Q & A with Dave Hart

Click here to read this in-depth interview with FSU's Director of Athletics Dave Hart. "Success is measured differently here than it is at a lot of programs," Hart said. "There's a lot of programs who the last two years had they played in New Year's Day bowls, and one BCS bowl, and won eight, nine 10 games, the coach would be getting a five-year extension and a bunch of more money and people would be ecstatic. That is not the case here, nor do we want it be the case here."

Here's the conversation with Dave Hart.

"I told our team upon our arrival here, I think what young people overlook or don't think about sometimes is these errors in judgment have a negative impact on a lot of peole beyond the individuals who made the poor choice. They reflect on a lot of peole and I think It shows a genereal disrespect for coaches, teammates, the program and the university. You may consider that too strong but that's what I told them.

"Nobody keeps in check more than I that they're 17 to 22 years of age, but at some point you have to learn accountabiltilty and be more responsible for your actions and you have to look at the bigger picture of who they are impacting. If you care anything about Florida State those decisions have it tough on a lot of people.

"I don't believe there's a more high profile program than ours and I say that because of Bobby's long-standing policy of accessibility. While there's a side of that to be admired, you have to understand and accept the fact that because of the visiblity created, no story of this nature is localized or regionalized. It's immediately a national story.

"And while we have very clear polices in place which our players understand to deal with and implement consequences related to poor decisions -- and that we can totally control -- what is very difficult to control is the decision making that is taking palce on the part of our players.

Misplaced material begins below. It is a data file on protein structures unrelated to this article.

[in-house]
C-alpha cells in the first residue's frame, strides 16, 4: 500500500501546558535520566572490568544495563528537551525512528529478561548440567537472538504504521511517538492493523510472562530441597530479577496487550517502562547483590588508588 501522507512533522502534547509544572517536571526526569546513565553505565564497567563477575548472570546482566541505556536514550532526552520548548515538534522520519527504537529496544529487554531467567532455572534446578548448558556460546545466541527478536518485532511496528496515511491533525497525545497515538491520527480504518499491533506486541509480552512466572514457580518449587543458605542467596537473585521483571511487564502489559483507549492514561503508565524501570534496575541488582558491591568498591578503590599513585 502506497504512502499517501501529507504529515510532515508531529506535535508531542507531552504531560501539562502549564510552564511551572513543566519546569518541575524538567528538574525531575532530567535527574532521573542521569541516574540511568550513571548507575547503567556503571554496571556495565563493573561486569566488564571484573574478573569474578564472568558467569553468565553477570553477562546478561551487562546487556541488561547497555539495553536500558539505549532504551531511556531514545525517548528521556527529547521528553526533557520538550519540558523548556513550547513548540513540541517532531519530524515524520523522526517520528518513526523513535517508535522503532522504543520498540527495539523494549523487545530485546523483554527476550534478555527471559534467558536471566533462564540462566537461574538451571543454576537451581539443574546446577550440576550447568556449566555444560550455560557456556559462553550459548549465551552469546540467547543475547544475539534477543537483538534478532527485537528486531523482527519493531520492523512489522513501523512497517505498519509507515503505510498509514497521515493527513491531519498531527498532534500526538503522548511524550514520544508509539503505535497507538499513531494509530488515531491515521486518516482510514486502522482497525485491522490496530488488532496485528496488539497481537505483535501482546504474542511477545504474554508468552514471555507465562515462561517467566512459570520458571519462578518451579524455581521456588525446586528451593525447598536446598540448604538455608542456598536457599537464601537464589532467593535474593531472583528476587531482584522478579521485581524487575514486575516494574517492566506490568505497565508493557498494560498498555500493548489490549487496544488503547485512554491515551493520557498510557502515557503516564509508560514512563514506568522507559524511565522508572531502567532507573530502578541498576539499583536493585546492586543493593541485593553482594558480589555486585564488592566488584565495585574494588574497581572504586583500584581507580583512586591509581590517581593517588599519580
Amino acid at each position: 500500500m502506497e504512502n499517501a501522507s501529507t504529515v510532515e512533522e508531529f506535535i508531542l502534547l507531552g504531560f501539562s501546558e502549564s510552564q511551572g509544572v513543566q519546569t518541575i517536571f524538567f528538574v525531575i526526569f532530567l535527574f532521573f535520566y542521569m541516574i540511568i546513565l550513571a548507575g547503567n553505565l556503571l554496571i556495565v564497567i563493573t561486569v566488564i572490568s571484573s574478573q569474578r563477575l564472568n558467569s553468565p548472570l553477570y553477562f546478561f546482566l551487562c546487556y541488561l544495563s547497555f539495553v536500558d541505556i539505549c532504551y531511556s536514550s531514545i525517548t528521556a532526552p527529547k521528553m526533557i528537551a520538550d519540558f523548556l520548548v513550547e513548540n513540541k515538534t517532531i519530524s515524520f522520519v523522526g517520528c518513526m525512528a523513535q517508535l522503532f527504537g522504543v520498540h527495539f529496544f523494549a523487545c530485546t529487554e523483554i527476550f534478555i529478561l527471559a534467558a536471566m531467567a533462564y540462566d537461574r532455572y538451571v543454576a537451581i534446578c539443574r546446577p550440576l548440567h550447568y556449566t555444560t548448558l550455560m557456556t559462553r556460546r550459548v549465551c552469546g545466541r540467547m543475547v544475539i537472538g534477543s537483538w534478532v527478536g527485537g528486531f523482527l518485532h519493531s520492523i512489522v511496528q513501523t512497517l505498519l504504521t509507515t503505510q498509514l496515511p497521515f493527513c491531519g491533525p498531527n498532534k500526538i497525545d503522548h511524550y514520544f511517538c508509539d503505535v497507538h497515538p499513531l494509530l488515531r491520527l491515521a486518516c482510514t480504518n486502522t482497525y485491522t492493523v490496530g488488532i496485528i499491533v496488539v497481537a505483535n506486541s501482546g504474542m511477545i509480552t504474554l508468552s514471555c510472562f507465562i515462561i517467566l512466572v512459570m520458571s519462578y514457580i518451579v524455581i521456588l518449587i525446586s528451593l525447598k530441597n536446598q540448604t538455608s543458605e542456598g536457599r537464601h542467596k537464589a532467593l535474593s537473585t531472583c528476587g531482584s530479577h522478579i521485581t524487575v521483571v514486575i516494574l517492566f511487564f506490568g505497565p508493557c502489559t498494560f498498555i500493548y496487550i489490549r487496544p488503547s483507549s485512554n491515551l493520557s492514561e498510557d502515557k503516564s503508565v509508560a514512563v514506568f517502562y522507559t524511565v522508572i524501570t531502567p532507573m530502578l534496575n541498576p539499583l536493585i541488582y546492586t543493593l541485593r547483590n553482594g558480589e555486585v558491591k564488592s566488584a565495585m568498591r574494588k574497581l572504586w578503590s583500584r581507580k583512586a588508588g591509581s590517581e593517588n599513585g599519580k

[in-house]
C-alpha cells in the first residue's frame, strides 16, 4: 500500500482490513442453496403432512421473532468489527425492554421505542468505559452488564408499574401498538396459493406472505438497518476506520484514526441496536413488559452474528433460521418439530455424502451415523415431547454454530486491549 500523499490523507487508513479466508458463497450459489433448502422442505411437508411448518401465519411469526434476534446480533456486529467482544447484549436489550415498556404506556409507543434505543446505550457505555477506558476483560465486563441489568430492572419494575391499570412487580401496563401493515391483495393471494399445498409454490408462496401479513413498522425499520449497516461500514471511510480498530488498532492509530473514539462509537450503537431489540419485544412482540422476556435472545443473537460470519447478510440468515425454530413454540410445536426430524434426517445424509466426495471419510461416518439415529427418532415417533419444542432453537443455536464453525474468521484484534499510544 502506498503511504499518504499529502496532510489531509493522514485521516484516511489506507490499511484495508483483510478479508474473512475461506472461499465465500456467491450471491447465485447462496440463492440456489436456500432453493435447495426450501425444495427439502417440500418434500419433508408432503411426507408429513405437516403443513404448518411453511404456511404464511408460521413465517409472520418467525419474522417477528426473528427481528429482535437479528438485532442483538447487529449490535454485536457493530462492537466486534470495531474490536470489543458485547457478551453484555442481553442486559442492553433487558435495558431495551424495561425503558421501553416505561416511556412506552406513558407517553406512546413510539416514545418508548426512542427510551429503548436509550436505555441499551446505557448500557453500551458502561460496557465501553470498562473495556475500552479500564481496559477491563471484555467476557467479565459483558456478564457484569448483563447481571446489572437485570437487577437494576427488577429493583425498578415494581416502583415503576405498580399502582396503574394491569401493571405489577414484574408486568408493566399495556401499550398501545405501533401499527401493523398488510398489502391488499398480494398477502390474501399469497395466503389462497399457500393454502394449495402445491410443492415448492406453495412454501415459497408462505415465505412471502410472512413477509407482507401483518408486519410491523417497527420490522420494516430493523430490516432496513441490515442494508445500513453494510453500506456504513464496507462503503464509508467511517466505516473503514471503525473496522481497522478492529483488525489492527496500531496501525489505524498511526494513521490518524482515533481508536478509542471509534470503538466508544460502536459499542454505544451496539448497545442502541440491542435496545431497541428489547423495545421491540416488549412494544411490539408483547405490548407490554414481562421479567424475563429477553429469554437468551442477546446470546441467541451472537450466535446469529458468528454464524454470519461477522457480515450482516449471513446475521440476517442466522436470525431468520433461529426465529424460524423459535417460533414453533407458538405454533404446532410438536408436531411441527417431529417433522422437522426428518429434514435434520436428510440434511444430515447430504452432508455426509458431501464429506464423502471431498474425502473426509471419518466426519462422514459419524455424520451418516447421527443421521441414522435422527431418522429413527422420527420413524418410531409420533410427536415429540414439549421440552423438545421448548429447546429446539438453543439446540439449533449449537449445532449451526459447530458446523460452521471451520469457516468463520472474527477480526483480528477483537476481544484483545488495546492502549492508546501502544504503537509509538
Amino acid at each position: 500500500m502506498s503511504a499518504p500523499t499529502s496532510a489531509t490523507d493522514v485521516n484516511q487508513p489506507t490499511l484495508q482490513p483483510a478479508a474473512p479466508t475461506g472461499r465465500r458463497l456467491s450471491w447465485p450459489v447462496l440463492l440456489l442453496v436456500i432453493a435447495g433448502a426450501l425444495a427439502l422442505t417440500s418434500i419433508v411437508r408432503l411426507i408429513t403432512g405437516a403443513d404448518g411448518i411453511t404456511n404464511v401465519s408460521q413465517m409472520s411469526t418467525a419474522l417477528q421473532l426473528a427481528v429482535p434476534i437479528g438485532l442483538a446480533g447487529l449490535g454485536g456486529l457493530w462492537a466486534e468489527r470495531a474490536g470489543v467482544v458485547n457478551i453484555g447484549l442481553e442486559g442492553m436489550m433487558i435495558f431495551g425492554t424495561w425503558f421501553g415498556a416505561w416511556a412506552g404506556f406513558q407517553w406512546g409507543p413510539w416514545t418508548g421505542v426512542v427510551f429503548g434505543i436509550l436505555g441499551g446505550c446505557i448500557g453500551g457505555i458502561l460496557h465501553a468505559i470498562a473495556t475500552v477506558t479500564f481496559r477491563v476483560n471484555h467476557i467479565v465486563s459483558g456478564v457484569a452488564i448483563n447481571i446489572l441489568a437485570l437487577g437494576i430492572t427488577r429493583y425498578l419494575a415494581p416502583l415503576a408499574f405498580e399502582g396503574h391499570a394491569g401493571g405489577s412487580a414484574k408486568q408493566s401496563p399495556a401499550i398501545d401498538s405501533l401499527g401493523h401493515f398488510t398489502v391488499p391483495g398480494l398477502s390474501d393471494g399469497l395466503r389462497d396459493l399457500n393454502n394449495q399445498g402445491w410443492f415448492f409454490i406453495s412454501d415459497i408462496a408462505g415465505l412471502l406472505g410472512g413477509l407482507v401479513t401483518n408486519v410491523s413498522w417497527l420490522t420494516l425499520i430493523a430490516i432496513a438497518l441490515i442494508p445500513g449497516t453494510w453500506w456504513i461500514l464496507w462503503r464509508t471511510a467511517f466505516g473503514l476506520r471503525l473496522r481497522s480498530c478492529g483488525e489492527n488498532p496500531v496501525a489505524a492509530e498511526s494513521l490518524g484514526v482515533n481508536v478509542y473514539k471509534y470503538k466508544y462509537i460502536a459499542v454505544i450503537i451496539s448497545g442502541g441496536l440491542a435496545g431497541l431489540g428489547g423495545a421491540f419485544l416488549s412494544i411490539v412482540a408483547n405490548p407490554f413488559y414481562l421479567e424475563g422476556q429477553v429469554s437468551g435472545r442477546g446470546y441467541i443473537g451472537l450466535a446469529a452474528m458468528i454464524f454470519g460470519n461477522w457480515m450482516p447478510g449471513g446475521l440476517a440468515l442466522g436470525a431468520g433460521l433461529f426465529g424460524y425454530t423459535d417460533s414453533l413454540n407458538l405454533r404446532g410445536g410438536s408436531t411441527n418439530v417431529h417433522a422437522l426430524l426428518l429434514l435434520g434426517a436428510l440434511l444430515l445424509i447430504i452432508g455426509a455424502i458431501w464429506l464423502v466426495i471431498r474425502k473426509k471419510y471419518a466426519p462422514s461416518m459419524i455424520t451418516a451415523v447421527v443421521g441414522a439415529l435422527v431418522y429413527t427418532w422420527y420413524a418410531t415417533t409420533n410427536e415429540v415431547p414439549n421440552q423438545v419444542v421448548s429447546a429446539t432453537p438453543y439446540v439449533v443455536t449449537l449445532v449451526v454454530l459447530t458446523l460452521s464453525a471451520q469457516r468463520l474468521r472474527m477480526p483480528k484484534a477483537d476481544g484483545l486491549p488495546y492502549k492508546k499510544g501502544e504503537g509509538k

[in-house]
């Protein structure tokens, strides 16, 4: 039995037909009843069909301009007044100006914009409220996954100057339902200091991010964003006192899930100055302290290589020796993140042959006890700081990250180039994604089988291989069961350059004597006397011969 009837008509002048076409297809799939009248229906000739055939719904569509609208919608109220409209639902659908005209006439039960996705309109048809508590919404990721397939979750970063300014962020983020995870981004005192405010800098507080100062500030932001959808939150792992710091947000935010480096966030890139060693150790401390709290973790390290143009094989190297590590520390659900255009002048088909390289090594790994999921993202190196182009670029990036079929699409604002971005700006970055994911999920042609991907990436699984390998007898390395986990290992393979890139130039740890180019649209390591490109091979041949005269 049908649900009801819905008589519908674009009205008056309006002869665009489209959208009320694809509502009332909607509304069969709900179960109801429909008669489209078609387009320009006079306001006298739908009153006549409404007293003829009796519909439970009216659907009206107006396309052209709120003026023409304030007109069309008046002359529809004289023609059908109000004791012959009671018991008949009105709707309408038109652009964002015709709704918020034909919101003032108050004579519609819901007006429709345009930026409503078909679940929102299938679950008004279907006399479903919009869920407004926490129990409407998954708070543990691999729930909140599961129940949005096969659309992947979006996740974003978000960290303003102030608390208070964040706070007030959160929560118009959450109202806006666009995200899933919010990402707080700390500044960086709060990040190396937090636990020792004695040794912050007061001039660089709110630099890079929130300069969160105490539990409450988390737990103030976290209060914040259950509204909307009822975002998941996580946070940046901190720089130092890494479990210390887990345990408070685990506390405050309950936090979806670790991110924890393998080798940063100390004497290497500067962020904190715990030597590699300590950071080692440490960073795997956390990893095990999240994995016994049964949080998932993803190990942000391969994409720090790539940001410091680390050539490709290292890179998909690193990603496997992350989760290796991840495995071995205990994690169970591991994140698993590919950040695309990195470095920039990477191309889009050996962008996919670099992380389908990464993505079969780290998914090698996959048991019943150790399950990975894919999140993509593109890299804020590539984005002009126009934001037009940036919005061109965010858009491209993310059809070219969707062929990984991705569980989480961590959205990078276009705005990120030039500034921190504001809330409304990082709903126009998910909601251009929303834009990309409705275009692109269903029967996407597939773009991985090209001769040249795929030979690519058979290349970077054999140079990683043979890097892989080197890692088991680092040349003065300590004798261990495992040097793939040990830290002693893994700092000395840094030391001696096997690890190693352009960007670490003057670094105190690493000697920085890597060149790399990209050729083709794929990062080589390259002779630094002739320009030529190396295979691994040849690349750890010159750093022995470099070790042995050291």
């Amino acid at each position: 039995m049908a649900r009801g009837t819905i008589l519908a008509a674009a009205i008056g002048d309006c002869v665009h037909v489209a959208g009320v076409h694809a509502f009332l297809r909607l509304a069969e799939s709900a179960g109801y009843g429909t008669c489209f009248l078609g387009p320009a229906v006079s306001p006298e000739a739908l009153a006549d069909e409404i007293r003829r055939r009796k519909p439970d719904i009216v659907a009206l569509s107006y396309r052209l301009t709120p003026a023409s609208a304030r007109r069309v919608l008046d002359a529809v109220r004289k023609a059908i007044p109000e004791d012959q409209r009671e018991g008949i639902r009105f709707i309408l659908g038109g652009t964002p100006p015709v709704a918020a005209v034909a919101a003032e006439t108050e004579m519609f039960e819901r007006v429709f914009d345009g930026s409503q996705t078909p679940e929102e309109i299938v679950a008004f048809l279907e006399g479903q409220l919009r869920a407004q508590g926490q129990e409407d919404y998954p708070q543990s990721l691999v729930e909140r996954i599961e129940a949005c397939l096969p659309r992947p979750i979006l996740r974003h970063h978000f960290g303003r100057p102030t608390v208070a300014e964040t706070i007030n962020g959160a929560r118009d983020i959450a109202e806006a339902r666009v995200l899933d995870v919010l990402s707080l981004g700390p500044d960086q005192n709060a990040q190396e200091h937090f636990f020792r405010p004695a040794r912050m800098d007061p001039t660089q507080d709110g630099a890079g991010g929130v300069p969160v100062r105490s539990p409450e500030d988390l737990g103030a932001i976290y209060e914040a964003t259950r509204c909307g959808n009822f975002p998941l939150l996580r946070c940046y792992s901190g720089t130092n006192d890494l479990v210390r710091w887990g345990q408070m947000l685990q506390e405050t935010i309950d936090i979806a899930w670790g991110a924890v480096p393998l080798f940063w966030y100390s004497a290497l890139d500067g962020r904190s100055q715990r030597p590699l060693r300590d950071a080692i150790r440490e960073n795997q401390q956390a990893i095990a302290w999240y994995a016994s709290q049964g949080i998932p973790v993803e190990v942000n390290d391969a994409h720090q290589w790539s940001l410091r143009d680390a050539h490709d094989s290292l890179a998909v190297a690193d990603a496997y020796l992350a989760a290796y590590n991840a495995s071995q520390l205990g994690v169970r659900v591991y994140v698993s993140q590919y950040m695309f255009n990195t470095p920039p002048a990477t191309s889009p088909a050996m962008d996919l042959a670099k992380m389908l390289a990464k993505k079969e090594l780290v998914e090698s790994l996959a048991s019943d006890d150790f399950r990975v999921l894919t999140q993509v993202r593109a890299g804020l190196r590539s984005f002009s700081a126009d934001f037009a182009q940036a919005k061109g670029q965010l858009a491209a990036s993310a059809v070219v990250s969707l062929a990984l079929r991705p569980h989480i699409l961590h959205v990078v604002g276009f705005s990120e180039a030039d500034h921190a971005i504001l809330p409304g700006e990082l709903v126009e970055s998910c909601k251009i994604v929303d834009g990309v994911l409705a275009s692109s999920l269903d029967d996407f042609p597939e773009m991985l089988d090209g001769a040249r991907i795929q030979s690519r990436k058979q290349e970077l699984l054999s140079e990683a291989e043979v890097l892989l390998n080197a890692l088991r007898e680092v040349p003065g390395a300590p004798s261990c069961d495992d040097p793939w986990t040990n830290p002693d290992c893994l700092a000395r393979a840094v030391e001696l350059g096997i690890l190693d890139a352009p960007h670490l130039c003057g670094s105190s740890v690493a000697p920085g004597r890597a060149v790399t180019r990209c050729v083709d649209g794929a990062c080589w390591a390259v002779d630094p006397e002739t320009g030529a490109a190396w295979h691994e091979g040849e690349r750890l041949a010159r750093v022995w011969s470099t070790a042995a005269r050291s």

"I told them while it is a few people in this instance, when two of those people are QBs, that differs the visibility even higher. Those are people you entrust the team to. And you expect them to lead and expect them to set the tone and set an example. When those people make poor choies I think it takes that reaction to a pinnacle.

"I think a student-athlete should be held to a higher level of accountability. Not to a level where it becomes a real gap in fairness in treatment, but I think they should be held to a higher level because they're the universities most visible amabassadors. Like it or not, that's very, very true.

"I think we all have an obligation to understand and accept the nature of the fish-bowl environement that we live in and we can't have it both ways. Everybody applauds it when thihgs are going well, so you have to be willing to accept that when things go poorly you also have to deal with those times.

"I think it's the nature of our society that when something negative has occurred particually in a ... We have to constantly continue to set examples, continue to implement consequences, continue to talk to players abvout the type of impact that has and another message that was delivered when we got here, that if they even approached a gray area, I had identified where the bus stations was and there'd be no meeting with coach Bowden.

"I don't know of anybody that does more, any more than we do. Some people do as much as we do in certain areas, but I don't know that anyone has put a higher priority than we have on student development, at opening lines of communication , talking to our stendent athletes, educating them about the perils that are very real within intercollegiate athleteics.